UCL software reveals Ulster’s forgotten history in fire-damaged book
20 June 2013
Researchers from UCL have used specially designed software to digitise the Great Parchment book, a crucial historical text documenting the City of London’s role in 17th century Ulster that was previously unreadable for over 200 years due to fire damage.
The UCL-designed software could help other researchers salvage other damaged materials, and help further develop approaches to digitising historical documents that are either highly distorted or fire-damaged.
A major survey from 1639 of all the estates in Derry managed by the City of London, the book represents a hugely important source for the City of London's role in the Protestant colonisation and administration of Ulster. Damaged as the result of a fire at Guildhall in 1786, it has been unavailable to researchers ever since.
Dr Melissa Terras, Director of the UCL Centre for Digital Humanities and co-supervisor on the project, said: “This year marks the 400th anniversary of the founding of The Honourable The Irish Society, and as part of the anniversary we’ve been working with the London Metropolitan Archives (LMA) to conserve, image, and read the damaged folios. Once completed, the published images and transcription will provide a lasting resource for historians, and the public, to better understand this fascinating part of Ulster’s past.”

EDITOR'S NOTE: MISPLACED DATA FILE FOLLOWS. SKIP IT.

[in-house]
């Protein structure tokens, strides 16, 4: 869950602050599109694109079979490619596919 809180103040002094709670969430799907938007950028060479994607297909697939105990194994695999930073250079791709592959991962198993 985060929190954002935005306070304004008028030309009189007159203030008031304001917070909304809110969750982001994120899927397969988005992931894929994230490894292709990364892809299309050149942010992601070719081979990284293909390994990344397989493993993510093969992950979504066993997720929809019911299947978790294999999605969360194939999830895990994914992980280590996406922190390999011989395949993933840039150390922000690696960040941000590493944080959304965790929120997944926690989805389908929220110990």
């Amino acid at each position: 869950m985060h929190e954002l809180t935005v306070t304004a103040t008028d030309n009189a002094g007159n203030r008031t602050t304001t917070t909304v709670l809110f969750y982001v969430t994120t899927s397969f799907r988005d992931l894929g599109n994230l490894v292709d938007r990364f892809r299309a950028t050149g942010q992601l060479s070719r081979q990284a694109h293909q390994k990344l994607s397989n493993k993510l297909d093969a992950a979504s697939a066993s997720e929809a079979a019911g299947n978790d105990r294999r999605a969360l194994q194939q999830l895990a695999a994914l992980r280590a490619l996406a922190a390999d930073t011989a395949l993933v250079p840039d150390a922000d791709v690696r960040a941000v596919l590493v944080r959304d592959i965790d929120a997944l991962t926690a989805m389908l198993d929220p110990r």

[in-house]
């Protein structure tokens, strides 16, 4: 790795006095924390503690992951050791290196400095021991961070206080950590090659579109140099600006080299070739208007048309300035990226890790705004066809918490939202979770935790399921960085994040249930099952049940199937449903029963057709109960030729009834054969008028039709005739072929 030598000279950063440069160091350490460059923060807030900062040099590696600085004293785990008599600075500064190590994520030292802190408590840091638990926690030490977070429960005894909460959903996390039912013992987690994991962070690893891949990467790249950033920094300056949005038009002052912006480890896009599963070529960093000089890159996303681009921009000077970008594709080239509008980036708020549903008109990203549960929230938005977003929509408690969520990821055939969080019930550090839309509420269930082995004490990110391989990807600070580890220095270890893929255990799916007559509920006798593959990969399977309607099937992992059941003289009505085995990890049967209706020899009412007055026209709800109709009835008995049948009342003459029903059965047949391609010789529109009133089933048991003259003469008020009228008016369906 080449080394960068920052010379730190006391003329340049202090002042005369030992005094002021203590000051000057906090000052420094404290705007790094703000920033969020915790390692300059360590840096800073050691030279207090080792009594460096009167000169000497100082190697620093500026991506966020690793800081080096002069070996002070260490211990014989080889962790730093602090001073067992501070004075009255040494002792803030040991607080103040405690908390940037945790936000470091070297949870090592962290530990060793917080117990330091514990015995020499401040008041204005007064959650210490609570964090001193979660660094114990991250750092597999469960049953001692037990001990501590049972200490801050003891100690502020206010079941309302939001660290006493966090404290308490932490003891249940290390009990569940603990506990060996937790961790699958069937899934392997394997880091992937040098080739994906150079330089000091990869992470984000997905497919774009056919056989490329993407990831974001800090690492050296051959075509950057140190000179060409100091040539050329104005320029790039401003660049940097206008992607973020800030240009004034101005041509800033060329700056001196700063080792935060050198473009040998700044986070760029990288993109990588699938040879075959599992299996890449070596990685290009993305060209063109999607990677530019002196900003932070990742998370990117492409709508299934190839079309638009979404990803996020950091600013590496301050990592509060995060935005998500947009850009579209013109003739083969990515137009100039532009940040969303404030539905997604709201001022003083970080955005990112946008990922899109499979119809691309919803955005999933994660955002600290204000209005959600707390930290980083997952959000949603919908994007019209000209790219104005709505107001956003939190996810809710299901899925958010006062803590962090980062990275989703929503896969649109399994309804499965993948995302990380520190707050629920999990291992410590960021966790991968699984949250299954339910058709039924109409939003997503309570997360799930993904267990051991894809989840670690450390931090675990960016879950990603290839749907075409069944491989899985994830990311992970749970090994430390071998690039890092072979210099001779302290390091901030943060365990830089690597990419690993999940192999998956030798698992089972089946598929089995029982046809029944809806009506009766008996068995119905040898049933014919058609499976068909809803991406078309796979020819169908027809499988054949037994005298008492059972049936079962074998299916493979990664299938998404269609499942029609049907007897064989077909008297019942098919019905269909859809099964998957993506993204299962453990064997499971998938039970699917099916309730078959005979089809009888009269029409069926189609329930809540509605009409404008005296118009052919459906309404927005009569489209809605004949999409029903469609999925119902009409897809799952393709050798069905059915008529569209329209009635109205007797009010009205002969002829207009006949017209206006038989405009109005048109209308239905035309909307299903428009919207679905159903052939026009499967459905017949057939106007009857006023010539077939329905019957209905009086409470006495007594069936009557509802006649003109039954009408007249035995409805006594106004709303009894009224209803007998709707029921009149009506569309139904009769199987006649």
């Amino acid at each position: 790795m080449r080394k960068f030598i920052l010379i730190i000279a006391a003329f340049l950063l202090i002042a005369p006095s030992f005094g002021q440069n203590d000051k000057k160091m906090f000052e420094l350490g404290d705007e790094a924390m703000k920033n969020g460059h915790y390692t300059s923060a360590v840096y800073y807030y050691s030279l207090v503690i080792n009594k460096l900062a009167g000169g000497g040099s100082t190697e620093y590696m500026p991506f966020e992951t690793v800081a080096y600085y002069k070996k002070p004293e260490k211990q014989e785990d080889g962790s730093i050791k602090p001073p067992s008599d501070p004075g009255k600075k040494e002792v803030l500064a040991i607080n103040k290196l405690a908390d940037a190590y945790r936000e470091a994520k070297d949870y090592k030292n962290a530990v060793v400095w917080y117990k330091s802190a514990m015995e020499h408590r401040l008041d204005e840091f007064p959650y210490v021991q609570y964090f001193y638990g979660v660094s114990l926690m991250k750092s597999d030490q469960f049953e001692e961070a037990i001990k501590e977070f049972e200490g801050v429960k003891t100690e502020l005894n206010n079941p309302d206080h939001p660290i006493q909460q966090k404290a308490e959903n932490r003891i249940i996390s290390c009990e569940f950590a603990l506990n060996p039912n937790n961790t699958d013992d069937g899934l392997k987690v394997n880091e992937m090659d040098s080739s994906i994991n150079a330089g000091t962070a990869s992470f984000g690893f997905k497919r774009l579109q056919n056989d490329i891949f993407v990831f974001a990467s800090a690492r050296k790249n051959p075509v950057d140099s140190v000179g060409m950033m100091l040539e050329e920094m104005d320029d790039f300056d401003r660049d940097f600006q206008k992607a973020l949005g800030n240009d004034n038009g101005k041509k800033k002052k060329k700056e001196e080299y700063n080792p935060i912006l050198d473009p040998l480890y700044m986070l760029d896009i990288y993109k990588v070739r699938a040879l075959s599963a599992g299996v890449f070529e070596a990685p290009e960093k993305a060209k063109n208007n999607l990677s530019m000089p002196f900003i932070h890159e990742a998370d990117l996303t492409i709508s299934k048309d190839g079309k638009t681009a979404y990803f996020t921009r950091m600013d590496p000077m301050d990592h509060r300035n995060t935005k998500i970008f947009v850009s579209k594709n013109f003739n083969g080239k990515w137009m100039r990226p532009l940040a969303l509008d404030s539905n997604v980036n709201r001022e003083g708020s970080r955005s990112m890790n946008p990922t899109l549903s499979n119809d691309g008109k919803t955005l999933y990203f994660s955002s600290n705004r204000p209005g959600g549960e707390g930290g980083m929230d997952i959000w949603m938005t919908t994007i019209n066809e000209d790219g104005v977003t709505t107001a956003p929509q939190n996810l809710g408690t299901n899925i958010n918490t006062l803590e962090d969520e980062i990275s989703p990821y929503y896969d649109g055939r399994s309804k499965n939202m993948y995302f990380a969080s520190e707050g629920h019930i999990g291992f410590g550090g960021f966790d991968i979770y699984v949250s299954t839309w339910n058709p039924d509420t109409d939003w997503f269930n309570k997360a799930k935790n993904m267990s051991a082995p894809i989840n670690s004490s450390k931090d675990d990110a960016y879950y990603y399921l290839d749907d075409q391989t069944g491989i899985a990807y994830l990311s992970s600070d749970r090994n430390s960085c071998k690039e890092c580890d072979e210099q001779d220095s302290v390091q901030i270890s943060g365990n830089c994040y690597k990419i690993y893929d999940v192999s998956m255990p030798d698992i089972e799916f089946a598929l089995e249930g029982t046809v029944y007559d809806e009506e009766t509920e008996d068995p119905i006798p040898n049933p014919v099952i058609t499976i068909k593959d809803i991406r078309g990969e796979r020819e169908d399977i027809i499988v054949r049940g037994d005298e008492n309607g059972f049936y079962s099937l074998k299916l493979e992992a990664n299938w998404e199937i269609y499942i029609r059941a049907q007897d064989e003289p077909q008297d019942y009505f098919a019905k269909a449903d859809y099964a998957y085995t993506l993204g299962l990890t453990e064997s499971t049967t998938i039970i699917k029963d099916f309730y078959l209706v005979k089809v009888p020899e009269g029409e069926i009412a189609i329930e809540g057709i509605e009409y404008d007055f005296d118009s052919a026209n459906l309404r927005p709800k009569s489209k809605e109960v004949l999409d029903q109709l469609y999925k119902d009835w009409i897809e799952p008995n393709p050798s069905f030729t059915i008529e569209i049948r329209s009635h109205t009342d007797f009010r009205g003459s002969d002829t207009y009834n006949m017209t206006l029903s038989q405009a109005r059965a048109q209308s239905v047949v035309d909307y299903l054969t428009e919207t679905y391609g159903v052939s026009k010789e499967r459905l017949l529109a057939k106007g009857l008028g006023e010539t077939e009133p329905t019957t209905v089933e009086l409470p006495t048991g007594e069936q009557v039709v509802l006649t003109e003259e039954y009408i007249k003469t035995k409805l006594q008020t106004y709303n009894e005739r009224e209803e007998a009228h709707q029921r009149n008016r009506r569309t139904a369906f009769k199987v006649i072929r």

A team from UCL Computer Science and UCL Centre for Digital Humanities, led by Dr Tim Weyrich, worked with LMA to capture 50 to 60 high resolution images of each page. Kazim Pal, a PhD student working on the project, then built software to generate a 3D model which allowed viewing of the damaged pages at archival resolution. A key feature of the software is to dynamically flatten these models virtually on screen, allowing the contents of the book to be accessed more easily and without further handling of the document.
Dr Weyrich said: “From the start, the project was a large collaborative undertaking in which the practical conservation of the Great Parchment Book was the essential first step, followed by the digital imaging work.”
Dr Terras said: “This project is an example of how digital techniques can add to our understanding of our cultural heritage, and the use of such techniques is becoming ever more important in undertaking research in the humanities.”
First Minister of Northern Ireland, the Rt Hon Peter D Robinson, said: "I cannot praise the work of the LMA & UCL highly enough. In completing this mammoth project they have succeeded in opening a veritable treasure trove of information relating to a most significant period in the history of Ulster; and illustrating as never before the central role played by the London Guilds in the creation and preservation of the city of Londonderry and its environs.”
Image credit: LMA, Kazim Pal, Tim Weyrich and Melissa Terras